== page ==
Benedict Cumberbatch and Sam Raimi Conjure Up $450 Million in Worldwide Winnings

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Doctor Strange in the Multiverse of Madness shows that familiar things skew differently in parallel universes. Indeed, somewhere out there, as shown in the film, red means go, and green means stop. But one thing is for certain where we all live: Benedict Cumberbatch and director Sam Raimi joining together for a comic book movie mean big business for cinemas and for Disney. 

The 28th entry in the Marvel Cinematic Universe (plus a few relevant-to-the-storyline television series, like WandaVision) cast a spell over ticket buyers across the globe this weekend. Domestically, the story of the former Sorcerer Supreme earned $185 million, according to Variety. Overseas markets brought in $265 million for a cumulative score of $450 million. 

These earnings come despite the film not playing in China, which surpassed the United States as the number-one movie market during the coronavirus pandemic. 

Also, the Guardian reported late last month that censors representing Saudi Arabia, Kuwait, and Qatar demanded Disney cut 12 seconds of “LGBTQ content.” (In the film, the character America Chavez, played by Xochitl Gomez, reflects on her childhood with two mothers.) “It’s a simple edit,” Saudi Arabia’s general supervisor of cinema classification said. (Having seen the film I can say it would erase the character’s motivation if you don’t know who those two women in her flashback scene are.) Disney “has so far declined the requested edits,” the Guardian reported.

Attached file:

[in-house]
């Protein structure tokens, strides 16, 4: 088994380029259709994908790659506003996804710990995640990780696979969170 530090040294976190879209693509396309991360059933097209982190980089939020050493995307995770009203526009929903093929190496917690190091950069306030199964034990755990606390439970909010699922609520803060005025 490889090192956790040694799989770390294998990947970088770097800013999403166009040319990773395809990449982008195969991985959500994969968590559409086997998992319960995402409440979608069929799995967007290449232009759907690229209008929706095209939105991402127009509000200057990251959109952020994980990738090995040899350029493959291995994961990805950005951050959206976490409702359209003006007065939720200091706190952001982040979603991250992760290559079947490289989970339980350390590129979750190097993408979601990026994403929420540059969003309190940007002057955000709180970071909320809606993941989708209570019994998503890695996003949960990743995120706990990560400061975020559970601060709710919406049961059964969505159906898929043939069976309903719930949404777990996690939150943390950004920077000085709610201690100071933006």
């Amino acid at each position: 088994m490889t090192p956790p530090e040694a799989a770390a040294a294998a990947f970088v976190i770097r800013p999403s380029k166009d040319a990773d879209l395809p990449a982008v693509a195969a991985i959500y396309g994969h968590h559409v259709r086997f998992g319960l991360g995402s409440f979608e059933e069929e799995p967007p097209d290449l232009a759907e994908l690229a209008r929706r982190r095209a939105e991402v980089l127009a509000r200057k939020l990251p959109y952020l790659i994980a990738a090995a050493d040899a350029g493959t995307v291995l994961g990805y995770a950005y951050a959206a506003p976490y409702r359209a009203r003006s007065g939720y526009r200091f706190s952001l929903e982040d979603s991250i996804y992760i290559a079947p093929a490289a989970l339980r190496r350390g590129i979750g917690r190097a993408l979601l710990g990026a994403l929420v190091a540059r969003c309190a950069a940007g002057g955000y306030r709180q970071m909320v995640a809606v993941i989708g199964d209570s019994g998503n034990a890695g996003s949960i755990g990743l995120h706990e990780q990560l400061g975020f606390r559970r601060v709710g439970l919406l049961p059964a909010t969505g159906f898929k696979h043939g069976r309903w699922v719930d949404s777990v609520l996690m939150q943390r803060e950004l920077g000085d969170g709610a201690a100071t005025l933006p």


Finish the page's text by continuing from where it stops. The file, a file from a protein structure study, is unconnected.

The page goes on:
Nevertheless, the movie is still the 11th-highest opening in history, according to Variety. For director Raimi, whose roots in indie horror can be found in masterpieces like Evil Dead 2 and Army of Darkness, and whose love of schtick fantasy can be found in television series like Xena: Warrior Princess, this is a return to form. It is the first film in theaters for him since 2013’s underwhelming Oz the Great and Powerful, and a triumph for the man whose early aughts Spider-Man trilogy, which pre-dated the Marvel Cinematic Universe, is foundational for modern comic book movies.  



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